Movie Review | The Wolf of Wall Street
Movie summary: Based on the true story of Jordan Belfort, from his rise to a wealthy stock-broker living the high life to his fall involving crime, corruption and the federal government. (IMDb)
The Wolf of Wall Street is a great movie and you should absolutely watch it if you get the chance - just make sure you set aside enough time, because it's a very, very long film. It's really damn good for the majority of the running time, but that length is ultimately very noticeable. Thankfully, it's the only serious flaw Wolf has, leaving it crossing the finish line a little slower than you'd expect.
I first watched this movie in the cinema and went in now knowing how long it was. I cannot tell you what a relief it proved to be that the chairs were very cushioned and super comfortable. If you can't watch it in the same type of comfort, it might be best to break the movie into two parts, otherwise you might well not finish it.
I'm not going to spoil the ending, but it's where the running time really does catch up with the movie and the audience. Events on-screen are less frenetic, the crackling energy of the earlier sections is gone and replaced with a more serious, dramatic tone. It's narratively necessary and also factually required to represent what actually happened, but it doesn't stop it dragging.
Leonardo DiCaprio, playing Jordan Belfort, is fantastic whatever the story asks of him at any given time, although I can see some people viewing him as a little cartoonish or over the top at times. Again, it's something that's required to generally reflect what the real Belfort was like while remaining entertaining for the audience and Leo nails it perfectly.
The biggest surprise for me though was Jonah Hill as Donnie Azoff. I'd already seen him in Moneyball, so knew that he had the talent for drama to match his comedic roles and Azoff allows him to utilise his range as an actor brilliantly. He's quite possibly funnier than Belfort, but Hill just can't match DiCaprio's charm, and Azoff felt like a lesser character in comparison despite Hill's best efforts.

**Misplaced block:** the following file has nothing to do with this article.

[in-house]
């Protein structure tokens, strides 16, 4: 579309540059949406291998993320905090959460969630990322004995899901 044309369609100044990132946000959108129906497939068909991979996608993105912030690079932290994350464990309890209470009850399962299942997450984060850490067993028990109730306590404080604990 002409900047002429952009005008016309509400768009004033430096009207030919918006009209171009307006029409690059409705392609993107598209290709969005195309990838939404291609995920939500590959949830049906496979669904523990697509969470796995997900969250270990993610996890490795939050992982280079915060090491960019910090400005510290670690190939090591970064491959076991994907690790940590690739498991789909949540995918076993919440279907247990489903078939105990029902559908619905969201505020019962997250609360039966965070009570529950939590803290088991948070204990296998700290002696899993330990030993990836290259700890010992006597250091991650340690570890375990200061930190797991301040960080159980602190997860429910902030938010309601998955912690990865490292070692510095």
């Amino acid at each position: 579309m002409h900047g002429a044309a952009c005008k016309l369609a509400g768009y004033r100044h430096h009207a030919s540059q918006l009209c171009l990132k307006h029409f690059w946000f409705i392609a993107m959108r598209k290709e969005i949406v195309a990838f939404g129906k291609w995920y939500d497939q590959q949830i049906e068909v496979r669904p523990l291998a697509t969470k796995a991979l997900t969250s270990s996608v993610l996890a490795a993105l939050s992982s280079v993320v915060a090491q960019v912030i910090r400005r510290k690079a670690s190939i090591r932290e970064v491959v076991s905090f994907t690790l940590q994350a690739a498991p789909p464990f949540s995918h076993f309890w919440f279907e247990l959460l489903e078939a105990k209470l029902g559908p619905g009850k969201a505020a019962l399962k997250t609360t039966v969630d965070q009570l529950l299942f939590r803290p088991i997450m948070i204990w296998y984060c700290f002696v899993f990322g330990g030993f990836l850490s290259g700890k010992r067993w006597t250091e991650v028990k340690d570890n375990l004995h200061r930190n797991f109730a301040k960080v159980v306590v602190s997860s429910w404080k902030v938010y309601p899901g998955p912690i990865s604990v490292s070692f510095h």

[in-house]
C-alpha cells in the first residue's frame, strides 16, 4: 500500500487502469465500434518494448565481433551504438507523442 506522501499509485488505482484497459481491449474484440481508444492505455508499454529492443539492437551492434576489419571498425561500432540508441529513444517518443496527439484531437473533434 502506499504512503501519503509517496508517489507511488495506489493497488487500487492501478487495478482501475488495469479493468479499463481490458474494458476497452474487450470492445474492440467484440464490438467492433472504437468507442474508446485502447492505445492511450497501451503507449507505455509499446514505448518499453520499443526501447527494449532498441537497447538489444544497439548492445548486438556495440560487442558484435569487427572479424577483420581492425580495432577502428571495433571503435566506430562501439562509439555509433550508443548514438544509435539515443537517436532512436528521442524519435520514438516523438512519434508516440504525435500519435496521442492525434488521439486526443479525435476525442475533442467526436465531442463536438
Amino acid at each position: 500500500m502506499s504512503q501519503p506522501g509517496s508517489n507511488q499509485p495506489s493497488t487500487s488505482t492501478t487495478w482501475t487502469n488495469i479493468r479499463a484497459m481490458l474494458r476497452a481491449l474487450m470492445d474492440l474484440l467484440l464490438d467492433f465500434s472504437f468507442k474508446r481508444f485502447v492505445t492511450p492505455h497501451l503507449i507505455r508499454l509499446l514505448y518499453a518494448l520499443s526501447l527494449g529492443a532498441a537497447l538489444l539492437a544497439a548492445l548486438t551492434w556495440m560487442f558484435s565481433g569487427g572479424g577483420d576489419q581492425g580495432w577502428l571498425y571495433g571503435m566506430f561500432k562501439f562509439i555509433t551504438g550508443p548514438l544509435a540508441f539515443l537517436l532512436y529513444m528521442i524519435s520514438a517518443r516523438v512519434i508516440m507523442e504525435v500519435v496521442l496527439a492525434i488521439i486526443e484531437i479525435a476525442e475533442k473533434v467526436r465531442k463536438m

The Wolf of Wall Street was also the movie that put Margot Robbie on the map and made her an international superstar practically overnight. The more cynical out there may attribute that to her looks - to be fair, she is drop dead gorgeous here - but it's performance that really stood out. She goes toe-to-toe with Leo and matches him just about every time they share the screen, which is not an easy thing to do, even for far more experienced actors.
Speaking of Robbie's looks, her body is shown off a lot in this movie along with a large number of other women. There is a looot of female flesh on display and it's all sexualised for men - both in-story and the audience - to enjoy. Except that's the point: this is how these men treated these women and how they viewed them. To change how this movie depicts women would be to alter history to meet more modern standards.
And this is probably the best thing about The Wolf of Wall Street and why I like it so much: so many people took the wrong impression from what we see on-screen. Even Scorsese has said that he simply put what happened on-screen and if you liked it and thought it looked like good fun, then that says a lot more about you than the movie.
He's one hundred percent correct too - this movie simply shows you the life these guys led and the debauchery they got away with, but never glorifies it or approves of any of the events. Hell, the ending is these same people being punished for what they did, so the movie is actually pointing out that they weren't right in behaving the way they did.
You can't blame The Wolf of Wall Street or the people that made it for idiots and arseholes thinking that they'd like to get away with what the characters do. It's like Fight Club, where some people ignore that these stories are critical of what we're seeing because it depicts a fantasy that some in the audience might like to see become a reality.
The Wolf of Wall Street is a great movie that is only really let down by its running time, meaning that the ending showing the main characters receiving their just desserts comes when the audience is waiting for the movie to end and has led to so many blaming the movie for glamorising the decadence displayed. Admittedly, it's all extremely entertaining to watch, but surely people should know by now that Scorsese isn't going to make something that shallow, right?